TBY talks to Miguel Ángel Esbrí, National Secretary of the Competitiveness & Logistics Secretariat, on becoming the best place to do business in Latin America, growing GDP by 50%, and boosting Panama's nascent tech sector.

Miguel Ángel Esbrí
Miguel Ángel Esbrí has a PhD in civil law from Universitat Jaume I, Valencia, Spain. He is currently the National Secretary of the Competitiveness & Logistics Secretariat. Previous positions have included Adviser of the Vice-President and Chancellor at the Ministry of Foreign Affairs, and Professor of Roman Law at Usma, Panama.

According to the 2016 Global Competitiveness Index, Panama ranked 42 out of 138 economies worldwide. What is the country's strategy for continuing to improve its competitiveness?

Panama improved its position in the World Economic Forum's ranking by an impressive eight positions. We are only nine positions away from Chile (33); overall, this has been a massive success for us. The main objective of the secretariat is for Panama to be the most competitive economy in Latin America by 2019, a position currently topped by Chile. However, it is worth mentioning that in the World Bank's Doing Business Report, Panama lost three positions—we currently rank 70th and are the sixth Latin American economy. By 2019, we want to be in the top three in the region in terms of doing business, which is currently topped by Mexico, Colombia, Peru, and Chile. These are our objectives and my goals as National Secretary. Achieving all this will enable us to complete the Strategic Development Plan for the country that our president implemented: to grow our economy from USD40 billion to USD 68 billion by 2019. In this content, we have a competitiveness plan at the national level that we follow. Currently, our fiscal deficit is around 0.5%, and the country's debt is just below 35%. Thus far, we have increased the per capita income of Panamanians and GDP by almost 40% since we have been in office. We have identified three main challenges to improving how business is done in Panama: a governmental bureaucracy that stifles entrepreneurs and businesses, the lack of a highly specialized workforce, and a dearth of institutionalization at several levels. The secretariat works to improve the conditions for doing business in Panama. One such project is the Panama Digital project: We want to make Panama the Silicon Valley of Latin America. We have put together joint efforts with other entities and organizations at the national level to boost the arrival and presence of tech-based companies to develop new projects and technologies here. We coordinate and facilitate this project alongside SENACYT Panama and the Panamanian Chamber of Technology. One of our main advantages is that we are part of the presidency of Panama. There are four secretariats under the presidency of the country: the Secretary of Objectives, which takes cares of the achievement of the government's goals; the Secretary of Legal Affairs; the Secretary of Social Affairs; and the Secretary of Competitiveness. Our role is to coordinate efforts from the presidency with all involved parties in each particular project. For example, with the joint efforts in terms of the lack of highly qualified workforce, we coordinate activities with the Ministry of Labor and other such institutions. We plan during our term in office to create over 120,000 new positions and train more than 232,000 people. Additionally, we have established the country's first technical and professional schools in the country.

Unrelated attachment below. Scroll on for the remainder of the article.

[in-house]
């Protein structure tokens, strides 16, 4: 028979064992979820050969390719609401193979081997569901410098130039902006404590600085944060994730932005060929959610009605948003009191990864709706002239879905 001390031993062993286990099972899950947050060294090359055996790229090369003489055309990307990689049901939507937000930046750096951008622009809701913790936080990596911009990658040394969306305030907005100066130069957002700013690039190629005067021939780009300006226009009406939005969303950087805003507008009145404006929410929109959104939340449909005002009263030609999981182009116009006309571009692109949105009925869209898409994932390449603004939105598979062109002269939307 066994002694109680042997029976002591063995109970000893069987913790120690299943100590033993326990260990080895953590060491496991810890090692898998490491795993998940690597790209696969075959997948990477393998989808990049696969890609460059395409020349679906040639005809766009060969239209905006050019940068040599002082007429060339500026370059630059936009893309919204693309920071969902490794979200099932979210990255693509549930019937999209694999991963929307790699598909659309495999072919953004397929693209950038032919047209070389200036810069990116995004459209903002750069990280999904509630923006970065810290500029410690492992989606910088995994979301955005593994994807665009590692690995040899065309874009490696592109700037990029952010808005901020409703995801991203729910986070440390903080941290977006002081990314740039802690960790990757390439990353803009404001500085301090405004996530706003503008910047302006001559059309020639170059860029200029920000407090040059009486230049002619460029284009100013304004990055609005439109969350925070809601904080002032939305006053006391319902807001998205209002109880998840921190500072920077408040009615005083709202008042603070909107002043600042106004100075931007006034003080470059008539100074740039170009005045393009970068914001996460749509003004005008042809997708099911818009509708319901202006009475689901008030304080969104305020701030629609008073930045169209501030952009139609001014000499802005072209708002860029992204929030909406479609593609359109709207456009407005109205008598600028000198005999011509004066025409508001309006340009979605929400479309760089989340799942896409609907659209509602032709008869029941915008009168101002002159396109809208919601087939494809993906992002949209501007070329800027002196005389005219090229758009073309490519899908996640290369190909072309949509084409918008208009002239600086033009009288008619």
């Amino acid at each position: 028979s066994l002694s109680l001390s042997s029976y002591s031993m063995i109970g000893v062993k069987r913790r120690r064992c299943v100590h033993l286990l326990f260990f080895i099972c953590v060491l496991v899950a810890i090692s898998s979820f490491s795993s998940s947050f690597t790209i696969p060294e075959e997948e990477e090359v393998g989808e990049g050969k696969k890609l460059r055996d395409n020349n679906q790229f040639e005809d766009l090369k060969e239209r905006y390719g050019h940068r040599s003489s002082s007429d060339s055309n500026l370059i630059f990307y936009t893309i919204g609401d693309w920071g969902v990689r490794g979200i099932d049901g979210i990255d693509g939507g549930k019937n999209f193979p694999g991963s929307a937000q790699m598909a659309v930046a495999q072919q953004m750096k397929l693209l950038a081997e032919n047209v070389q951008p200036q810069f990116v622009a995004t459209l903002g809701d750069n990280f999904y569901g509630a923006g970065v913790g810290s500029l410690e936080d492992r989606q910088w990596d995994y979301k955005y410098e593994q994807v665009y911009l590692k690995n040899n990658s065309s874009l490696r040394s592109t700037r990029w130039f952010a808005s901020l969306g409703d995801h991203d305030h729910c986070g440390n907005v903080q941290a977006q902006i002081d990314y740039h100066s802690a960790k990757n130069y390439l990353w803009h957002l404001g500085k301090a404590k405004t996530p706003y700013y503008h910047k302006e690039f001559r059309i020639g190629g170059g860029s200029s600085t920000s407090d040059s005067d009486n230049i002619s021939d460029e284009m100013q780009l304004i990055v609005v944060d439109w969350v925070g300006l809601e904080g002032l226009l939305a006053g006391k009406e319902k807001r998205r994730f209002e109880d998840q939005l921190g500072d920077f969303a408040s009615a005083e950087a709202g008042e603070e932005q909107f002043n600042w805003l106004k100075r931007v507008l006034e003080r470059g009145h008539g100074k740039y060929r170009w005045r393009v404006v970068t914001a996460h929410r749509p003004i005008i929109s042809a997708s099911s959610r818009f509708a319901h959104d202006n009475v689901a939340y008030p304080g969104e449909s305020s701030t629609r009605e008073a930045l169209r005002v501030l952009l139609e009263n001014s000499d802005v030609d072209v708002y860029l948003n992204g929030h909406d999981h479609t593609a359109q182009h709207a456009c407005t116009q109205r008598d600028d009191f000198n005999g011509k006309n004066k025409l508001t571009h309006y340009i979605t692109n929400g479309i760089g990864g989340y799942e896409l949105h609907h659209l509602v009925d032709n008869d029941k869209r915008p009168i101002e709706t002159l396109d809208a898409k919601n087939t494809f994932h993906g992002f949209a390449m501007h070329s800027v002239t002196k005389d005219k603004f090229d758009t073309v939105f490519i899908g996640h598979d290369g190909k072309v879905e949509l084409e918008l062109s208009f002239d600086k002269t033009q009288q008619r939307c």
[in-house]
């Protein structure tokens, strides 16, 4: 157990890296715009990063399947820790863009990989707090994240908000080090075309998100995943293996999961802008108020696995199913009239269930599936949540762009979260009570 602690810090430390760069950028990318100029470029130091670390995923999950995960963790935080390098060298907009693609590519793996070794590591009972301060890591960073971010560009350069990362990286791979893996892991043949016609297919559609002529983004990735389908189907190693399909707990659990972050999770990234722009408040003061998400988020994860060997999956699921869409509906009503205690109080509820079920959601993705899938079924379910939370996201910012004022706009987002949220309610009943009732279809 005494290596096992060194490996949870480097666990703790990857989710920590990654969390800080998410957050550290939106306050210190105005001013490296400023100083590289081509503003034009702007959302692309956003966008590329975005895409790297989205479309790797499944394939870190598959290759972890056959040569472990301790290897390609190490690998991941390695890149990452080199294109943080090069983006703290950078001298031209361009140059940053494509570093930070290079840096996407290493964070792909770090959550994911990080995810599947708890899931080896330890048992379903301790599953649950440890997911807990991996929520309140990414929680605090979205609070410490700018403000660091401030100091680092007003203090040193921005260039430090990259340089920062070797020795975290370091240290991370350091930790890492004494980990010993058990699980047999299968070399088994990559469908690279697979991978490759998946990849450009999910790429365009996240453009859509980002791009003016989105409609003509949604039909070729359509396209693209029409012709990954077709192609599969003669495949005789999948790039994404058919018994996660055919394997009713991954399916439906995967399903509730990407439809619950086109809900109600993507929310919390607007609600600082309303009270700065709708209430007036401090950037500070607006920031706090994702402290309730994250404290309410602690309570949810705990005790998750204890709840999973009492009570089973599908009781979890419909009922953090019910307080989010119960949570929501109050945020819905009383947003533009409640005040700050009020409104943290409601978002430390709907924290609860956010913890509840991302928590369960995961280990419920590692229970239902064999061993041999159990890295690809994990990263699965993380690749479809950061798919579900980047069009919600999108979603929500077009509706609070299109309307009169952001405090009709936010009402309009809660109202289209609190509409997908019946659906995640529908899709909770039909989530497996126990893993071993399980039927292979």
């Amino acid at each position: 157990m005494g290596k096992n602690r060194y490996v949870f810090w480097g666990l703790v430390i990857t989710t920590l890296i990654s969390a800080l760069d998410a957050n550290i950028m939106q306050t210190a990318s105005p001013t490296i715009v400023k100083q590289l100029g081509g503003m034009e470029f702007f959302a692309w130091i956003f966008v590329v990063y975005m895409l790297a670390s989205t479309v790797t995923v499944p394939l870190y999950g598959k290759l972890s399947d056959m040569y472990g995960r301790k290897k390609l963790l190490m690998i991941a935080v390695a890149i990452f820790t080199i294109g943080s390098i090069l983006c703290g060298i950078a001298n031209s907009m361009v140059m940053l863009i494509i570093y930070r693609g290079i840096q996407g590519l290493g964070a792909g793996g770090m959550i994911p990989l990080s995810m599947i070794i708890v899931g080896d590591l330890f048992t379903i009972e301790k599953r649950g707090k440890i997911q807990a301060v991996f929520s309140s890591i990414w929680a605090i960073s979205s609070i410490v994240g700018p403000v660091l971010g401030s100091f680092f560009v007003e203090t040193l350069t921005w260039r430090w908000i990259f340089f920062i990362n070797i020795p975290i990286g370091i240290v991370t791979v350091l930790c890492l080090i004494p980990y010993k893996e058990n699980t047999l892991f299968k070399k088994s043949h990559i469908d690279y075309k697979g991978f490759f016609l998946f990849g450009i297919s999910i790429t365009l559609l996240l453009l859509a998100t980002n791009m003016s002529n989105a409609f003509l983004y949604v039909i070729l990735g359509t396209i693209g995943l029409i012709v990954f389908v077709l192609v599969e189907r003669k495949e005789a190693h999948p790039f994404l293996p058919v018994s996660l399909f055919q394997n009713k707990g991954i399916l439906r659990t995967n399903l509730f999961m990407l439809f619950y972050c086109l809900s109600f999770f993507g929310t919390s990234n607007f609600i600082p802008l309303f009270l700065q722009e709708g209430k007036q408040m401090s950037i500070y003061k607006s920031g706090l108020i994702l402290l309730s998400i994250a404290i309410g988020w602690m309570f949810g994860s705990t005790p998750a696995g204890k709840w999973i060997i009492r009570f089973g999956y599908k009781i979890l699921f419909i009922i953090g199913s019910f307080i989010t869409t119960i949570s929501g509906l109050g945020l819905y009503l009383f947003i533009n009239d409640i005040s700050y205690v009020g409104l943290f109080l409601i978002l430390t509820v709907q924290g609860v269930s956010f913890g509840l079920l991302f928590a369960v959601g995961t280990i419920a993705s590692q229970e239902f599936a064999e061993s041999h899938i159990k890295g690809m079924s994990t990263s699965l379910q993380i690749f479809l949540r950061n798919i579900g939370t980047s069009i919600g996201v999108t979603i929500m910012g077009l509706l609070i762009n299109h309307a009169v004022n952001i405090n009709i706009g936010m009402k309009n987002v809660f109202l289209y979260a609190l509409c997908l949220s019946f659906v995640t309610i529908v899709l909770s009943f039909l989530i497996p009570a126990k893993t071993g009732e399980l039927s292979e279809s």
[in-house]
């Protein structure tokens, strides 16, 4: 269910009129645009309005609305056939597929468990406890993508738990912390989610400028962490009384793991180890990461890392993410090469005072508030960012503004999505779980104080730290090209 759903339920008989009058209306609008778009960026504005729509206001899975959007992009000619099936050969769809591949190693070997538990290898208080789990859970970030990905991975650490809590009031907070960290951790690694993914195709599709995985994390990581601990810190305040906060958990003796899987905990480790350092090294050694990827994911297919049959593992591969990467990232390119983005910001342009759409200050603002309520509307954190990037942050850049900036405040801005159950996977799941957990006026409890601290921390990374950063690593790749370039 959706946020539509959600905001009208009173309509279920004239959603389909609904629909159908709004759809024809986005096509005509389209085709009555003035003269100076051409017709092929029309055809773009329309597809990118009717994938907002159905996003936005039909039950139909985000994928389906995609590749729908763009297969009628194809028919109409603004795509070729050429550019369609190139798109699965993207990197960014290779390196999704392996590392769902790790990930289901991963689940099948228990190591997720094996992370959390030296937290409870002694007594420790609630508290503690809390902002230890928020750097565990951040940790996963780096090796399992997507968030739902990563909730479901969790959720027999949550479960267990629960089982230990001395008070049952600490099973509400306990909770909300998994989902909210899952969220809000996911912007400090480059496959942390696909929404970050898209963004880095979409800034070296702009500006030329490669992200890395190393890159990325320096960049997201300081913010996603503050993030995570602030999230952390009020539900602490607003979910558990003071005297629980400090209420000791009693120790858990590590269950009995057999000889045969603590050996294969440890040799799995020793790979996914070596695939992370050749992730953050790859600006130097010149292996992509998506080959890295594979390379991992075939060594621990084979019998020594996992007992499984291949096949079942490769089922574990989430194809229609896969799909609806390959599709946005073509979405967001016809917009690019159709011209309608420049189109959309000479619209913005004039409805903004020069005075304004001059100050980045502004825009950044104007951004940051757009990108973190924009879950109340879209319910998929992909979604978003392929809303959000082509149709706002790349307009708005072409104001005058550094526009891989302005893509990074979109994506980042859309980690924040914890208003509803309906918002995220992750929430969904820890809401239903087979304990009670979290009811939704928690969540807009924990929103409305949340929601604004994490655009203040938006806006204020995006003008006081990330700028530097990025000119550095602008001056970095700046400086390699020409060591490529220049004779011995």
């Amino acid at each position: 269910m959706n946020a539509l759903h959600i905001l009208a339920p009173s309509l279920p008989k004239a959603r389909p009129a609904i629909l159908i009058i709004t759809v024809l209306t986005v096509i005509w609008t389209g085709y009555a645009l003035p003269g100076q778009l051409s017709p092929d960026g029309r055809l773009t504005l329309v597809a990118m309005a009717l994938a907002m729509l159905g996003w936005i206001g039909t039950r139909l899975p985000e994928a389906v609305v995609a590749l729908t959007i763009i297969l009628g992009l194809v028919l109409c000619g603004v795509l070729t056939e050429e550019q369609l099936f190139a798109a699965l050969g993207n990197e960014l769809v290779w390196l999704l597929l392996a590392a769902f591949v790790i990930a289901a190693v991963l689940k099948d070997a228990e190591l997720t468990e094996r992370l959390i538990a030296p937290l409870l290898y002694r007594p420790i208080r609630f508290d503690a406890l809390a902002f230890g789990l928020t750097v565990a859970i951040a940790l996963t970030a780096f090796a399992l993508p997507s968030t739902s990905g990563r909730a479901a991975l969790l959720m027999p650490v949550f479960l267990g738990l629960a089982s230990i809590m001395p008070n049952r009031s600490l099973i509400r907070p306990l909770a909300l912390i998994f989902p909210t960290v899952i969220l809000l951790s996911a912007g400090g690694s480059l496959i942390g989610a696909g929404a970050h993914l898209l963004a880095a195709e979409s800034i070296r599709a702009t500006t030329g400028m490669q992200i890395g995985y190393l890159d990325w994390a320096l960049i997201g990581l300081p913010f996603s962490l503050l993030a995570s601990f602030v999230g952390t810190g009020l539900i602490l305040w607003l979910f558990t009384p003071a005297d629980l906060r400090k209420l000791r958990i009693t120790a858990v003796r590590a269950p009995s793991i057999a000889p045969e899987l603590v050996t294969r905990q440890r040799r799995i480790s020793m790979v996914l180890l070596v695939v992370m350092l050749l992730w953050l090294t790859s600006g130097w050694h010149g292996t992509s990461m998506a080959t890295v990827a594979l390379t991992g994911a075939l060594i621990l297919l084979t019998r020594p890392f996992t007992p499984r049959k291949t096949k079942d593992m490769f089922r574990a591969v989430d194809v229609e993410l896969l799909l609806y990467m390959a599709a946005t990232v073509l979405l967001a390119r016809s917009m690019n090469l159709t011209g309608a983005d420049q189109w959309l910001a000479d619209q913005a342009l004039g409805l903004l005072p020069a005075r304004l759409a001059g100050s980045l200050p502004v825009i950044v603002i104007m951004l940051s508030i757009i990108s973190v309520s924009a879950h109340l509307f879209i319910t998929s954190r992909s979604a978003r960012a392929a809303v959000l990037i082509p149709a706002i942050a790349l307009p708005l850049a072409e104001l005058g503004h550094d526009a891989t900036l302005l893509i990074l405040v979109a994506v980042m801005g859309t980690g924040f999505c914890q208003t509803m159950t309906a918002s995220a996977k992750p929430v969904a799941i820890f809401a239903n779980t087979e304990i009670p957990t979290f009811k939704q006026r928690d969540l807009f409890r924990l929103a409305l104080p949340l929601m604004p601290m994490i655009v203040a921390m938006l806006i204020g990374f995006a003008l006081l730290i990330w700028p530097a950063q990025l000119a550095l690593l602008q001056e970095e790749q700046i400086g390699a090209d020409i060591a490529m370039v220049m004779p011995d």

What is the importance of new technical schools in the country's efforts to increase the availability of highly qualified human resources?

Companies arriving here face a lack of technically qualified human resources in some areas. At the same time, certain companies have also raised concerns over the lack of soft skills in people. We can see the consequences of this: In most customer-facing jobs such as in the hospitality industry, we have people from other nationalities. The development of these technical schools is in response to the needs and concerns of companies operating in Panama and a means of increasing the number of expats allowed in companies and encourage foreign companies to stay in the country. There is also the Panama Bilingual project, which will allow us to have a completely bilingual primary education system by 2019. The budget for this project is about USD130 million.

What are other of the top priorities for the Competitiveness & Logistics Secretariat?

The governmental bureaucracy is far too tedious and extensive for both Panamanians and companies operating here. Therefore, one of our top priorities is the facilitation of bureaucratic processes, including the issuing of national documents and the payment of taxes. We prioritized either the revocation of certain processes or their digitalization. Our efforts in the logistics sphere have gained momentum in the most recent government, for the secretariat had another name and was more focused on the overall economy. However, we have appointed several positions within the secretariat that work solely with the logistics industry: boosting technology, increasing synergies between ministries and institutions working in the logistics industry, and so on.

How have the Panama Papers impacted the country's image at the international level?

The Panama Papers had an impact on the way people see Panama worldwide; however, it did not affect our performance as a country in economic terms. Our government unwaveringly faced this, and we understood that only by being transparent could we reverse any negative impacts. Panama signed the Multilateral Convention on Mutual Administrative Assistance in Tax Matters with the OECD. We have boosted efforts against drug trafficking and money laundering. The signature of the above-mentioned convention with the OECD is a clear example of this.